Available from: Kalkunte S Srivenugopal
- "These ASOs cause p53 stabilization and activation of the p53 pathway in cancer cells in tumor xenograft as well as cell culture in both p53 wild-type and mutant cells, possibly via the resulting p21 upregulation due to MDM2 inhibition. Other gene targeting strategies include the use of MDM2 ribozymes, MDM2 aptamers, and RNA interference techniques,,. All these techniques had antiproliferative and pro-apoptotic effects in the in vitro systems tested. "
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ABSTRACT: The p53 tumor suppressor is a key transcription factor regulating cellular pathways such as DNA repair, cell cycle, apoptosis, angiogenesis, and senescence. It acts as an important defense mechanism against cancer onset and progression, and is negatively regulated by interaction with the oncoprotein MDM2. In human cancers, the TP53 gene is frequently mutated or deleted, or the wild-type p53 function is inhibited by high levels of MDM2, leading to downregulation of tumor suppressive p53 pathways. Thus, the inhibition of MDM2-p53 interaction presents an appealing therapeutic strategy for the treatment of cancer. However, recent studies have revealed the MDM2-p53 interaction to be more complex involving multiple levels of regulation by numerous cellular proteins and epigenetic mechanisms, making it imperative to reexamine this intricate interplay from a holistic viewpoint. This review aims to highlight the multifaceted network of molecules regulating the MDM2-p53 axis to better understand the pathway and exploit it for anticancer therapy.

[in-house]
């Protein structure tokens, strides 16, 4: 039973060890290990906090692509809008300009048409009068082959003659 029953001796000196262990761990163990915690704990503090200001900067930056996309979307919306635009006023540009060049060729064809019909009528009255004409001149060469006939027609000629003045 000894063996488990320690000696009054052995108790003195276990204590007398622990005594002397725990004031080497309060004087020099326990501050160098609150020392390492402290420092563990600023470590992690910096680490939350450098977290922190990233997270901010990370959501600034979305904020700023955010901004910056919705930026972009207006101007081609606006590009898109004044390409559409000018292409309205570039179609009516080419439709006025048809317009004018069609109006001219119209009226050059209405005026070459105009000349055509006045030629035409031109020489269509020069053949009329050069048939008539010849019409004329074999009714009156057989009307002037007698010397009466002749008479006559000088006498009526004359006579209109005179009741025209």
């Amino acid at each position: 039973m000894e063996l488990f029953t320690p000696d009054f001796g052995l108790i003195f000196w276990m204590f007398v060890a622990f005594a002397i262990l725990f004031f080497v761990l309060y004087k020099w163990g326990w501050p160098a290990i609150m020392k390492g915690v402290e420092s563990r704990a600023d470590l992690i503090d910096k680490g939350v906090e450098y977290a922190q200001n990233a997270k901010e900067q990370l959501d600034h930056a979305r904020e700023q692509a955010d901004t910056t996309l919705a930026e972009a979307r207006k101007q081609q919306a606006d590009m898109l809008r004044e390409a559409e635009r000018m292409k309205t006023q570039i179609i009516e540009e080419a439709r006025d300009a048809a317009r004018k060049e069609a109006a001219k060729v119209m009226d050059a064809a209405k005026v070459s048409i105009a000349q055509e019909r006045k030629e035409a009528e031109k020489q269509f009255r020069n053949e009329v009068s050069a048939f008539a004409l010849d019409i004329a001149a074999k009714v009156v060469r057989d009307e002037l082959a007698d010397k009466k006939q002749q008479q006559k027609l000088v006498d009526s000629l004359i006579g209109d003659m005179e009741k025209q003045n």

Available from: Alexander Shekhtman